India's Vikram lunar lander, which crashed on its final approach to the Moon's surface in September, has been found thanks in part to the sleuthing efforts of an amateur space enthusiast.
NASA made the announcement on Monday, releasing an image taken by its Lunar Reconnaissance Orbiter (LRO) that showed the site of the spacecraft's impact (September 6 in India and September 7 in the US).
A version of the picture was marked up to show the associated debris field, with parts scattered over almost two dozen locations spanning several kilometers.
In a statement, NASA said it released a mosaic image of the site on September 26 (but taken on September 17), inviting the public to compare it with images of the same area before the crash to find signs of the lander.
— NASA (@NASA) December 2, 2019
The first person to come up with a positive identification was Shanmuga "Shan" Subramanian, a 33-year-old IT professional from Chennai, who told AFP that NASA's inability to find the lander on its own had sparked his interest.
@NASA has credited me for finding Vikram Lander on Moon's surface #VikramLander #Chandrayaan2 @timesofindia @TimesNow @NDTV pic.twitter.com/2LLWq5UFq9 — Shan (@Ramanean) December 2, 2019
"I had side-by-side comparison of those two images on two of my laptops... on one side there was the old image, and another side there was the new image released by NASA," he said, adding he was helped by fellow Twitter and Reddit users.
"It was quite hard, but (I) spent some effort," the self-professed space nerd told AFP, finally announcing his discovery on Twitter on October 3.
This might be Vikram lander's crash site (Lat:-70.8552 Lon:21.71233 ) & the ejecta that was thrown out of it might have landed over here https://t.co/8uKZv7oXQa (The one on the left side was taken on July 16th & one on the right side was from Sept 17) pic.twitter.com/WNKOUy2mg1
— Shan (@Ramanean) November 17, 2019
NASA then performed additional searches in the area and officially announced the finding almost two months later. "NASA has to be 100% sure before they can go public, and that's the reason they waited to confirm it, and even I would have done the same," said Subramanian.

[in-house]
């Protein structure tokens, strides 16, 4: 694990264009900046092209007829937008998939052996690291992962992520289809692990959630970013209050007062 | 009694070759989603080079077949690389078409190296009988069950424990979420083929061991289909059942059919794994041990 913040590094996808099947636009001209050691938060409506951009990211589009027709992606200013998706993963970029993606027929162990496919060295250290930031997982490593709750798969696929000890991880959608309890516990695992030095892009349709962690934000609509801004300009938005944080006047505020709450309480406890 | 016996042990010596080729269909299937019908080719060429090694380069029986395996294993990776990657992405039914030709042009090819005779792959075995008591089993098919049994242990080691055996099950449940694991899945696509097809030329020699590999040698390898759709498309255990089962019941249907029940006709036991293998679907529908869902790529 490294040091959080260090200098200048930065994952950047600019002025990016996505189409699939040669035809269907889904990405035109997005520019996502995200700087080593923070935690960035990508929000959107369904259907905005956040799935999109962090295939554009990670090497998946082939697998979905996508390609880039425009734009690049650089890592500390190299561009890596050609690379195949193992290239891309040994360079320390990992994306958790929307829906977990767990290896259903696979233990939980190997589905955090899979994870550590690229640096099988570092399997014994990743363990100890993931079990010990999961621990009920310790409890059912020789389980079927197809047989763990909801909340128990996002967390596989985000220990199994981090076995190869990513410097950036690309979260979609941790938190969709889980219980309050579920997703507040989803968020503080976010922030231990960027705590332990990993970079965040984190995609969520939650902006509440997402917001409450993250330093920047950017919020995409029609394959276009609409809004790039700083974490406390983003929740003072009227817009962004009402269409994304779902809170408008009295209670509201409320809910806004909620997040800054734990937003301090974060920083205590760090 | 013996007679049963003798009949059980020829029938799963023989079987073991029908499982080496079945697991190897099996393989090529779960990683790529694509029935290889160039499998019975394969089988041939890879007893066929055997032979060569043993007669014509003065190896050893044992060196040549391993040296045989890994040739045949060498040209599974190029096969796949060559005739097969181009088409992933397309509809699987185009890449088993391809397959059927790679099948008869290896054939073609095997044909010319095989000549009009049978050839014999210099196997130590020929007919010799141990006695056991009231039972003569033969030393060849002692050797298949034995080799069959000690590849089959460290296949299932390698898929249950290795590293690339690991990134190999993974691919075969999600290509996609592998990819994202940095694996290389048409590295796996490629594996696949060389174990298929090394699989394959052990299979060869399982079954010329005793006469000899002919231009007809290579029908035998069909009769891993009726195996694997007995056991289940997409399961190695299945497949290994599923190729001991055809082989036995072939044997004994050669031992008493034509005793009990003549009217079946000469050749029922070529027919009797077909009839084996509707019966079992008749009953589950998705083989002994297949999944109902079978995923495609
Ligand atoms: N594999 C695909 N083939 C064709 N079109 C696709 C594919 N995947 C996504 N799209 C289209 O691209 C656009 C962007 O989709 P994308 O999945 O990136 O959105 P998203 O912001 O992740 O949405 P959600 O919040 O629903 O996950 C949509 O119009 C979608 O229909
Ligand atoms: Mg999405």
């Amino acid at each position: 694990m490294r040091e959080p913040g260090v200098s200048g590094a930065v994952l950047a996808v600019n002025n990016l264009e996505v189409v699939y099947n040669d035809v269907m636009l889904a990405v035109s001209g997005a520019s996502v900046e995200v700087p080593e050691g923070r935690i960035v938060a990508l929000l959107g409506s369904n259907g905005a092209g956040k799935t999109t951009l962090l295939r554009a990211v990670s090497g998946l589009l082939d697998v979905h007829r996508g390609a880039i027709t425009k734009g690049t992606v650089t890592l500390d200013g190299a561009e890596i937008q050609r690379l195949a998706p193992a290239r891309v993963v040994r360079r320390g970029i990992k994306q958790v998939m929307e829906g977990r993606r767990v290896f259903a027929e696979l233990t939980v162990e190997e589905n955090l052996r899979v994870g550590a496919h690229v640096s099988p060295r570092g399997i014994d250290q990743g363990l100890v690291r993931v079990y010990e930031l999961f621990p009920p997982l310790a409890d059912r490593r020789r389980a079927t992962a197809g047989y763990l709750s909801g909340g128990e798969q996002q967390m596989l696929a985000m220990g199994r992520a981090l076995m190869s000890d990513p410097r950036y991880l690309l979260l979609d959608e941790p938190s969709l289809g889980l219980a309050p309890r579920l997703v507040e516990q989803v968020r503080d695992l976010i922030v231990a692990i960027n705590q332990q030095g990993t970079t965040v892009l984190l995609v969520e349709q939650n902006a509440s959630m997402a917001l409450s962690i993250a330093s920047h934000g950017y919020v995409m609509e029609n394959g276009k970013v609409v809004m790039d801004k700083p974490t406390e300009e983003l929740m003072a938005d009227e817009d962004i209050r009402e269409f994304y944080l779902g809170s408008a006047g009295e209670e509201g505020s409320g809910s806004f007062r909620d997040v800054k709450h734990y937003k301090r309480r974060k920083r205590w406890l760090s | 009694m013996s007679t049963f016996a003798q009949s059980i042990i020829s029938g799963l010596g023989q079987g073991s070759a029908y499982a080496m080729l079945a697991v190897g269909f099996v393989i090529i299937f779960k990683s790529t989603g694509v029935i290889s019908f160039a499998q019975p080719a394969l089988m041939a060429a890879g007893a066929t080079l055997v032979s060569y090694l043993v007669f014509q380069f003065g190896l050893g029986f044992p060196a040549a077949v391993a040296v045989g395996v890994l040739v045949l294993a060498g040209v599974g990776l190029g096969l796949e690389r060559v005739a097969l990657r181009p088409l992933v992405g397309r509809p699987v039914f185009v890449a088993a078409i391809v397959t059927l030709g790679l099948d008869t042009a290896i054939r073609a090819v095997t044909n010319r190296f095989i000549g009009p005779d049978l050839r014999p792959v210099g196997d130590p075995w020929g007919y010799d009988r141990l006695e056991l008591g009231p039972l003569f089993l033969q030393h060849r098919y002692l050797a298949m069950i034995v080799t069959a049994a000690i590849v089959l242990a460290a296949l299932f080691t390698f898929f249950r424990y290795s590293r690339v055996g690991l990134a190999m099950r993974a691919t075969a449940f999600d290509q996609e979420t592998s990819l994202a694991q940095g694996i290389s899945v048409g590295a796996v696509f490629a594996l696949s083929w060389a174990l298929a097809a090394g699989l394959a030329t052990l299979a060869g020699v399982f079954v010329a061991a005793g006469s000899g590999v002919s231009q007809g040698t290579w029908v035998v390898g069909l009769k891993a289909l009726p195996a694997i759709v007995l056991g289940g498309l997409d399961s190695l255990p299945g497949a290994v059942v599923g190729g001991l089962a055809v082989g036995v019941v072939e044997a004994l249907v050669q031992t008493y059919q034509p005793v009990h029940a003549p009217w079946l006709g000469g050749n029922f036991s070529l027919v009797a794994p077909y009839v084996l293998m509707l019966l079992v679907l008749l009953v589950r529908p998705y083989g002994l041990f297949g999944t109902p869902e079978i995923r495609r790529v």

Speaking to CNN-News18, Subramaniam said: "As far as I am concerned the Chandrayaan-2 mission was a success. The crash landing of Vikram was sad... but it has got people talking about ISRO and the lander... that is a positive."
He added, "I feel elated that NASA acknowledged my contribution... I used NASA's images to make my observations. It is difficult to spot debris on moon... I could only spot one piece of debris."
Blasting off in July, emerging Asian giant India had hoped with its Chandrayaan-2 ("Moon Vehicle 2") mission to become just the fourth country after the United States, Russia and regional rival China to make a successful Moon landing, and the first on the lunar south pole.
The main spacecraft, which remains in orbit around the Moon, dropped the unmanned lander Vikram for a descent that would take five days, but the probe went silent just 2.1 kilometers above the surface.
Days after the failed landing, the Indian Space Research Organization said it had located the lander, but hadn't been able to establish communication.
(With inputs from AFP)